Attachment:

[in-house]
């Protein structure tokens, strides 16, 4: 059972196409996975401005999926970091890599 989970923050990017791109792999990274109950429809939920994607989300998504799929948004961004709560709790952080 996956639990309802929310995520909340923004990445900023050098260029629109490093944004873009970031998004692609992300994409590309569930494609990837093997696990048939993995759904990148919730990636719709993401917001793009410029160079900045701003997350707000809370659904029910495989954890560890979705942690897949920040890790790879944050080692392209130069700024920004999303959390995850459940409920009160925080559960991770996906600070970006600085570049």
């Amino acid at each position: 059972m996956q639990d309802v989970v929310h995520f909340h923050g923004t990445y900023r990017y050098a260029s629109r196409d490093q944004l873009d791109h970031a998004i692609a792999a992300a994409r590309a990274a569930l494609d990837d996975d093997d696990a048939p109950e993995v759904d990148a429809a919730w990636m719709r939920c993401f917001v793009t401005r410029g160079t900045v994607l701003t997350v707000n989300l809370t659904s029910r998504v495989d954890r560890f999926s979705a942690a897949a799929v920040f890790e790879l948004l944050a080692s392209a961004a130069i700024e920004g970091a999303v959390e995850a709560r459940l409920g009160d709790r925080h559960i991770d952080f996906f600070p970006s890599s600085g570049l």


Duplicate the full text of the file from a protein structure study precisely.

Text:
[in-house]
């Protein structure tokens, strides 16, 4: 059972196409996975401005999926970091890599 989970923050990017791109792999990274109950429809939920994607989300998504799929948004961004709560709790952080 996956639990309802929310995520909340923004990445900023050098260029629109490093944004873009970031998004692609992300994409590309569930494609990837093997696990048939993995759904990148919730990636719709993401917001793009410029160079900045701003997350707000809370659904029910495989954890560890979705942690897949920040890790790879944050080692392209130069700024920004999303959390995850459940409920009160925080559960991770996906600070970006600085570049």
């Amino acid at each position: 059972m996956q639990d309802v989970v929310h995520f909340h923050g923004t990445y900023r990017y050098a260029s629109r196409d490093q944004l873009d791109h970031a998004i692609a792999a992300a994409r590309a990274a569930l494609d990837d996975d093997d696990a048939p109950e993995v759904d990148a429809a919730w990636m719709r939920c993401f917001v793009t401005r410029g160079t900045v994607l701003t997350v707000n989300l809370t659904s029910r998504v495989d954890r560890f999926s979705a942690a897949a799929v920040f890790e790879l948004l944050a080692s392209a961004a130069i700024e920004g970091a999303v959390e995850a709560r459940l409920g009160d709790r925080h559960i991770d952080f996906f600070p970006s890599s600085g570049l």